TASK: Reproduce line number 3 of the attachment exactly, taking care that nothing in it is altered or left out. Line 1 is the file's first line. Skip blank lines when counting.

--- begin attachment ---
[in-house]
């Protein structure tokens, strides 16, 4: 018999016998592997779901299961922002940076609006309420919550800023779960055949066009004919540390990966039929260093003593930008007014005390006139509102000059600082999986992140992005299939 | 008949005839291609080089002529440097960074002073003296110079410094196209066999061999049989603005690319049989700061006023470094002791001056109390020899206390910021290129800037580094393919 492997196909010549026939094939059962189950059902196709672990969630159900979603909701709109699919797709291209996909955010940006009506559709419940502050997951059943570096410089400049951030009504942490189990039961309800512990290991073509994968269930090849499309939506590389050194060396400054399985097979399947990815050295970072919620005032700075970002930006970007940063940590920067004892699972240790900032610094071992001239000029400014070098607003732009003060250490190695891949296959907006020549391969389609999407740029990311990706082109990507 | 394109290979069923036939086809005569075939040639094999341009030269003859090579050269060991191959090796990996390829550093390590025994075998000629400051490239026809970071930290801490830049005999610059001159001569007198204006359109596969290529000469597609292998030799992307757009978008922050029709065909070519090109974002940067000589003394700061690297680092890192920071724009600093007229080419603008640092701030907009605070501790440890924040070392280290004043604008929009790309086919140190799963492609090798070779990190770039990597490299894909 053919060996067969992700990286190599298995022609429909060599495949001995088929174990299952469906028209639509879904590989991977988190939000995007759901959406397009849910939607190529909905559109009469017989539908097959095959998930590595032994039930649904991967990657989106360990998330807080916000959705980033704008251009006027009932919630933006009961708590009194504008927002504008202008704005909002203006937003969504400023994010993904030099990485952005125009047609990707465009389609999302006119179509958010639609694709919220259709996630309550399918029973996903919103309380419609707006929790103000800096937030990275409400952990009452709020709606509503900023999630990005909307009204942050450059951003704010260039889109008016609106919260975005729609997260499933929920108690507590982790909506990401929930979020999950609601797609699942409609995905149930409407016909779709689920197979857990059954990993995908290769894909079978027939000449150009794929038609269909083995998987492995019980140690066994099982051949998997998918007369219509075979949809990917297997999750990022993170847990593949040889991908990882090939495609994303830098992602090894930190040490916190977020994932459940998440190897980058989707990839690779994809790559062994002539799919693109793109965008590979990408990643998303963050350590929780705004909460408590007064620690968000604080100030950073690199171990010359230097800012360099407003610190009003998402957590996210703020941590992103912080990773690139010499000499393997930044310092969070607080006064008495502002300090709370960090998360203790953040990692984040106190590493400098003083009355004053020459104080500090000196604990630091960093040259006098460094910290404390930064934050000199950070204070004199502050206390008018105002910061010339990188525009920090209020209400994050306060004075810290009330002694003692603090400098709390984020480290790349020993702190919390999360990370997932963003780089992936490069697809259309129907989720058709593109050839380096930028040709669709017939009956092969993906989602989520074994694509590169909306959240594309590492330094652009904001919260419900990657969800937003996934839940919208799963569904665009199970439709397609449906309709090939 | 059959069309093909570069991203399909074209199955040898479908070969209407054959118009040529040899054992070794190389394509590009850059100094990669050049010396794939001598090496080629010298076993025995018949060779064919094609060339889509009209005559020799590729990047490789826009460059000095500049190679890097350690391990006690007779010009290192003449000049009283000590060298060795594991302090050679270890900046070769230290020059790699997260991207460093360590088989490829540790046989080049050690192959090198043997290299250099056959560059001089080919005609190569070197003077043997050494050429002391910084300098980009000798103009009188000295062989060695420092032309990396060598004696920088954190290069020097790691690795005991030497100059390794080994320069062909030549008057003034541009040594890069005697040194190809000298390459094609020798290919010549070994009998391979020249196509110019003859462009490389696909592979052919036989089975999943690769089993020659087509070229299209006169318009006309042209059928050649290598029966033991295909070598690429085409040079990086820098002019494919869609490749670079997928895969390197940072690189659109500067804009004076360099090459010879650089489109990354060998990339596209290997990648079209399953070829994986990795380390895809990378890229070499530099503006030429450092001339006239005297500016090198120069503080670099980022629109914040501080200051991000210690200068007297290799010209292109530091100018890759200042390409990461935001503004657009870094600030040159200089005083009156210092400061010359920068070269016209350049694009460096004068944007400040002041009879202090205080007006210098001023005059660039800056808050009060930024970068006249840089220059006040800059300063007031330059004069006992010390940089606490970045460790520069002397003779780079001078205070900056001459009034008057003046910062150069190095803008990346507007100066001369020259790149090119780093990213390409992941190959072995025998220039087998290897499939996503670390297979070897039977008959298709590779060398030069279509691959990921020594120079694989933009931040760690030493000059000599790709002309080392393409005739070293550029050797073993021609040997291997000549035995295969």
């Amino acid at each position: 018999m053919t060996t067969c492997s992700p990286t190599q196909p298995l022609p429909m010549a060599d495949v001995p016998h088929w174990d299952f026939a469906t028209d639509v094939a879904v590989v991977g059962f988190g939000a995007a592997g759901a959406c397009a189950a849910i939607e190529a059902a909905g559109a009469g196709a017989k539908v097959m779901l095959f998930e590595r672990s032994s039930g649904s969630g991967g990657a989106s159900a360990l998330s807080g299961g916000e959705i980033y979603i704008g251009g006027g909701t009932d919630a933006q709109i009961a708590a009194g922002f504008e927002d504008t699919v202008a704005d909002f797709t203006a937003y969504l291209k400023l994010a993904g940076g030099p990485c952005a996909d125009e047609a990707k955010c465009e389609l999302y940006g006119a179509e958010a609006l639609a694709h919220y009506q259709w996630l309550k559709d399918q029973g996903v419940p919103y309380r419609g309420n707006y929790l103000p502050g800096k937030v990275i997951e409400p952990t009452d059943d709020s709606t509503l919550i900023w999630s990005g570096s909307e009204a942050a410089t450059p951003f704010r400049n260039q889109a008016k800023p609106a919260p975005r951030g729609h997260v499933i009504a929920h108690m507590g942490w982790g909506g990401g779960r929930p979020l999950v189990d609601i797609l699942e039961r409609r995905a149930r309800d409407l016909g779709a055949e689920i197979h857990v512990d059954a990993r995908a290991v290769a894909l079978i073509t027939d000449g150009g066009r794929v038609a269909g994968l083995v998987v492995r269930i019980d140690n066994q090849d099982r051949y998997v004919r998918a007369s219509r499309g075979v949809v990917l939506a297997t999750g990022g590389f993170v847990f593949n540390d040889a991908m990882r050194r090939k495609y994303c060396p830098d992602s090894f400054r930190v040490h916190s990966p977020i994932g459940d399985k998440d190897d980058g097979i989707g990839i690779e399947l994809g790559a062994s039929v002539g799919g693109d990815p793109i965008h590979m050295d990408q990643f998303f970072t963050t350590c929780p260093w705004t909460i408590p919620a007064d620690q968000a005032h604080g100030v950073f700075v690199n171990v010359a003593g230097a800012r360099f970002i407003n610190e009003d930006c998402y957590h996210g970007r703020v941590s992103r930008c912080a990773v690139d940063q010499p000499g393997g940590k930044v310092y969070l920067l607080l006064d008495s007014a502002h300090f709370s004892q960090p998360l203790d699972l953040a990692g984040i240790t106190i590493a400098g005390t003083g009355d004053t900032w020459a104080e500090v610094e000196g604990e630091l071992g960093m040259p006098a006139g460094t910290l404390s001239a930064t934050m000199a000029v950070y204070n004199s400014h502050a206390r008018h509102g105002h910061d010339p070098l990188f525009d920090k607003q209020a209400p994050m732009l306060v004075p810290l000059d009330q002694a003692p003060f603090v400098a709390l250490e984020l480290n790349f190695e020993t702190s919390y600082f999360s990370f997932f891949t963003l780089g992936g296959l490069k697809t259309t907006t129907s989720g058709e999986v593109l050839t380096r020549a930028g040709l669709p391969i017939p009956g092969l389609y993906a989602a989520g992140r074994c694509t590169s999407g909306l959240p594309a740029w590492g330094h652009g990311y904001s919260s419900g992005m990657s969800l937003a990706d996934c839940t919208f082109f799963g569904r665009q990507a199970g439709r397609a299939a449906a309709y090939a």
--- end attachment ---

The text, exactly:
């Amino acid at each position: 018999m053919t060996t067969c492997s992700p990286t190599q196909p298995l022609p429909m010549a060599d495949v001995p016998h088929w174990d299952f026939a469906t028209d639509v094939a879904v590989v991977g059962f988190g939000a995007a592997g759901a959406c397009a189950a849910i939607e190529a059902a909905g559109a009469g196709a017989k539908v097959m779901l095959f998930e590595r672990s032994s039930g649904s969630g991967g990657a989106s159900a360990l998330s807080g299961g916000e959705i980033y979603i704008g251009g006027g909701t009932d919630a933006q709109i009961a708590a009194g922002f504008e927002d504008t699919v202008a704005d909002f797709t203006a937003y969504l291209k400023l994010a993904g940076g030099p990485c952005a996909d125009e047609a990707k955010c465009e389609l999302y940006g006119a179509e958010a609006l639609a694709h919220y009506q259709w996630l309550k559709d399918q029973g996903v419940p919103y309380r419609g309420n707006y929790l103000p502050g800096k937030v990275i997951e409400p952990t009452d059943d709020s709606t509503l919550i900023w999630s990005g570096s909307e009204a942050a410089t450059p951003f704010r400049n260039q889109a008016k800023p609106a919260p975005r951030g729609h997260v499933i009504a929920h108690m507590g942490w982790g909506g990401g779960r929930p979020l999950v189990d609601i797609l699942e039961r409609r995905a149930r309800d409407l016909g779709a055949e689920i197979h857990v512990d059954a990993r995908a290991v290769a894909l079978i073509t027939d000449g150009g066009r794929v038609a269909g994968l083995v998987v492995r269930i019980d140690n066994q090849d099982r051949y998997v004919r998918a007369s219509r499309g075979v949809v990917l939506a297997t999750g990022g590389f993170v847990f593949n540390d040889a991908m990882r050194r090939k495609y994303c060396p830098d992602s090894f400054r930190v040490h916190s990966p977020i994932g459940d399985k998440d190897d980058g097979i989707g990839i690779e399947l994809g790559a062994s039929v002539g799919g693109d990815p793109i965008h590979m050295d990408q990643f998303f970072t963050t350590c929780p260093w705004t909460i408590p919620a007064d620690q968000a005032h604080g100030v950073f700075v690199n171990v010359a003593g230097a800012r360099f970002i407003n610190e009003d930006c998402y957590h996210g970007r703020v941590s992103r930008c912080a990773v690139d940063q010499p000499g393997g940590k930044v310092y969070l920067l607080l006064d008495s007014a502002h300090f709370s004892q960090p998360l203790d699972l953040a990692g984040i240790t106190i590493a400098g005390t003083g009355d004053t900032w020459a104080e500090v610094e000196g604990e630091l071992g960093m040259p006098a006139g460094t910290l404390s001239a930064t934050m000199a000029v950070y204070n004199s400014h502050a206390r008018h509102g105002h910061d010339p070098l990188f525009d920090k607003q209020a209400p994050m732009l306060v004075p810290l000059d009330q002694a003692p003060f603090v400098a709390l250490e984020l480290n790349f190695e020993t702190s919390y600082f999360s990370f997932f891949t963003l780089g992936g296959l490069k697809t259309t907006t129907s989720g058709e999986v593109l050839t380096r020549a930028g040709l669709p391969i017939p009956g092969l389609y993906a989602a989520g992140r074994c694509t590169s999407g909306l959240p594309a740029w590492g330094h652009g990311y904001s919260s419900g992005m990657s969800l937003a990706d996934c839940t919208f082109f799963g569904r665009q990507a199970g439709r397609a299939a449906a309709y090939a």